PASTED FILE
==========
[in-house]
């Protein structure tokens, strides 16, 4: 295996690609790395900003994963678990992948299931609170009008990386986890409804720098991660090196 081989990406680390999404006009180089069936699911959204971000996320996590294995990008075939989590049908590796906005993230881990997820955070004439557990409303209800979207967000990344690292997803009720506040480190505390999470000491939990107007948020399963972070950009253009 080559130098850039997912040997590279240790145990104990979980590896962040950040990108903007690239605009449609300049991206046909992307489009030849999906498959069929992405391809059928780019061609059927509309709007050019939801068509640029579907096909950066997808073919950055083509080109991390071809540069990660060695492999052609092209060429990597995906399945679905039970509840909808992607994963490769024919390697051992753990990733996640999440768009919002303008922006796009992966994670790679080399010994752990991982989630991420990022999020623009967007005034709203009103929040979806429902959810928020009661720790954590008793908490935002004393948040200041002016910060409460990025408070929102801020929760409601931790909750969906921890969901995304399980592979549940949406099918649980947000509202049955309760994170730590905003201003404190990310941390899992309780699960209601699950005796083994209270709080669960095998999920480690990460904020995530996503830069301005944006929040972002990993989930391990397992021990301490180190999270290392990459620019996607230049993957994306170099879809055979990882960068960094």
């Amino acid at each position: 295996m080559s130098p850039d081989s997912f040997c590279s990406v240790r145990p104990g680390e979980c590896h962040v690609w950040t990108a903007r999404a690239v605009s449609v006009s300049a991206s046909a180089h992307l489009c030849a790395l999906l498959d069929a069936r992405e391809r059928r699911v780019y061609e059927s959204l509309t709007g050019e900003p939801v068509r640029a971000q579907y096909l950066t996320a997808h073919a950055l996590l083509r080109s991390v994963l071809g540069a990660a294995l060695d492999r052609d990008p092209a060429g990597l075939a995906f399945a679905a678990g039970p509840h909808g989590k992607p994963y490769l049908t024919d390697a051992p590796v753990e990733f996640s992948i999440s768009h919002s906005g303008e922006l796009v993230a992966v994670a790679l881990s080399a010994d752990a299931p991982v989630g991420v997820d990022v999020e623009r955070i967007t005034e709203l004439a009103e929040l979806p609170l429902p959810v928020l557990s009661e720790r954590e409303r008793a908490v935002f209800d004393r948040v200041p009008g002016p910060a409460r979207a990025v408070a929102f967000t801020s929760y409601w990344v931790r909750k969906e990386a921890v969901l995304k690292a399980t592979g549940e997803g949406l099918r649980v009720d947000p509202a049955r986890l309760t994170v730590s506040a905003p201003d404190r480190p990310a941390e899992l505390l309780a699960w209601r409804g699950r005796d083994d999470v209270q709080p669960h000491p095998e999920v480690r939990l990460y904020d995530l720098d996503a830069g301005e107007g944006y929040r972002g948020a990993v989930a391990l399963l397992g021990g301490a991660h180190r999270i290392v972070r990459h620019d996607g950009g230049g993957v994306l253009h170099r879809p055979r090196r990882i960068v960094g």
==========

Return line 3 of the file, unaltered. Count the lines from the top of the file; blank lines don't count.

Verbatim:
């Amino acid at each position: 295996m080559s130098p850039d081989s997912f040997c590279s990406v240790r145990p104990g680390e979980c590896h962040v690609w950040t990108a903007r999404a690239v605009s449609v006009s300049a991206s046909a180089h992307l489009c030849a790395l999906l498959d069929a069936r992405e391809r059928r699911v780019y061609e059927s959204l509309t709007g050019e900003p939801v068509r640029a971000q579907y096909l950066t996320a997808h073919a950055l996590l083509r080109s991390v994963l071809g540069a990660a294995l060695d492999r052609d990008p092209a060429g990597l075939a995906f399945a679905a678990g039970p509840h909808g989590k992607p994963y490769l049908t024919d390697a051992p590796v753990e990733f996640s992948i999440s768009h919002s906005g303008e922006l796009v993230a992966v994670a790679l881990s080399a010994d752990a299931p991982v989630g991420v997820d990022v999020e623009r955070i967007t005034e709203l004439a009103e929040l979806p609170l429902p959810v928020l557990s009661e720790r954590e409303r008793a908490v935002f209800d004393r948040v200041p009008g002016p910060a409460r979207a990025v408070a929102f967000t801020s929760y409601w990344v931790r909750k969906e990386a921890v969901l995304k690292a399980t592979g549940e997803g949406l099918r649980v009720d947000p509202a049955r986890l309760t994170v730590s506040a905003p201003d404190r480190p990310a941390e899992l505390l309780a699960w209601r409804g699950r005796d083994d999470v209270q709080p669960h000491p095998e999920v480690r939990l990460y904020d995530l720098d996503a830069g301005e107007g944006y929040r972002g948020a990993v989930a391990l399963l397992g021990g301490a991660h180190r999270i290392v972070r990459h620019d996607g950009g230049g993957v994306l253009h170099r879809p055979r090196r990882i960068v960094g």